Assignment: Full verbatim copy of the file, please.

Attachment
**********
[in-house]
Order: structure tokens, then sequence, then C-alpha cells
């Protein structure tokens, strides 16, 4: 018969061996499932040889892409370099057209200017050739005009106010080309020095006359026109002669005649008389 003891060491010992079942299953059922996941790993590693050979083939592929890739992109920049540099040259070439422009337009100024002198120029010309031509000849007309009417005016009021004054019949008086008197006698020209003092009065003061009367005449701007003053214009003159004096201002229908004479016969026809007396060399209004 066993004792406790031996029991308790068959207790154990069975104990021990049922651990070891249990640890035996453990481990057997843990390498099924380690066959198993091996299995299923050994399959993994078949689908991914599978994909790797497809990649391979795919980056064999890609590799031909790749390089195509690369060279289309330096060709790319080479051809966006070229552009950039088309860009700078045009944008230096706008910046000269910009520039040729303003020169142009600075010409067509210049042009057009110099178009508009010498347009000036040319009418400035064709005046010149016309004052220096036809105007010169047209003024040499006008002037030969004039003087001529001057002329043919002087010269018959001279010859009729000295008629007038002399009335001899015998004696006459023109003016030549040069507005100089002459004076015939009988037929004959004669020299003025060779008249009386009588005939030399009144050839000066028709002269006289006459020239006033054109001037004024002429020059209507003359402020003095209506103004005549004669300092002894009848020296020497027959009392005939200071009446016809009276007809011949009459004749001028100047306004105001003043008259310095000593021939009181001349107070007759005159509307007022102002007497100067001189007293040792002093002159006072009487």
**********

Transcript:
[in-house]
Order: structure tokens, then sequence, then C-alpha cells
């Protein structure tokens, strides 16, 4: 018969061996499932040889892409370099057209200017050739005009106010080309020095006359026109002669005649008389 003891060491010992079942299953059922996941790993590693050979083939592929890739992109920049540099040259070439422009337009100024002198120029010309031509000849007309009417005016009021004054019949008086008197006698020209003092009065003061009367005449701007003053214009003159004096201002229908004479016969026809007396060399209004 066993004792406790031996029991308790068959207790154990069975104990021990049922651990070891249990640890035996453990481990057997843990390498099924380690066959198993091996299995299923050994399959993994078949689908991914599978994909790797497809990649391979795919980056064999890609590799031909790749390089195509690369060279289309330096060709790319080479051809966006070229552009950039088309860009700078045009944008230096706008910046000269910009520039040729303003020169142009600075010409067509210049042009057009110099178009508009010498347009000036040319009418400035064709005046010149016309004052220096036809105007010169047209003024040499006008002037030969004039003087001529001057002329043919002087010269018959001279010859009729000295008629007038002399009335001899015998004696006459023109003016030549040069507005100089002459004076015939009988037929004959004669020299003025060779008249009386009588005939030399009144050839000066028709002269006289006459020239006033054109001037004024002429020059209507003359402020003095209506103004005549004669300092002894009848020296020497027959009392005939200071009446016809009276007809011949009459004749001028100047306004105001003043008259310095000593021939009181001349107070007759005159509307007022102002007497100067001189007293040792002093002159006072009487």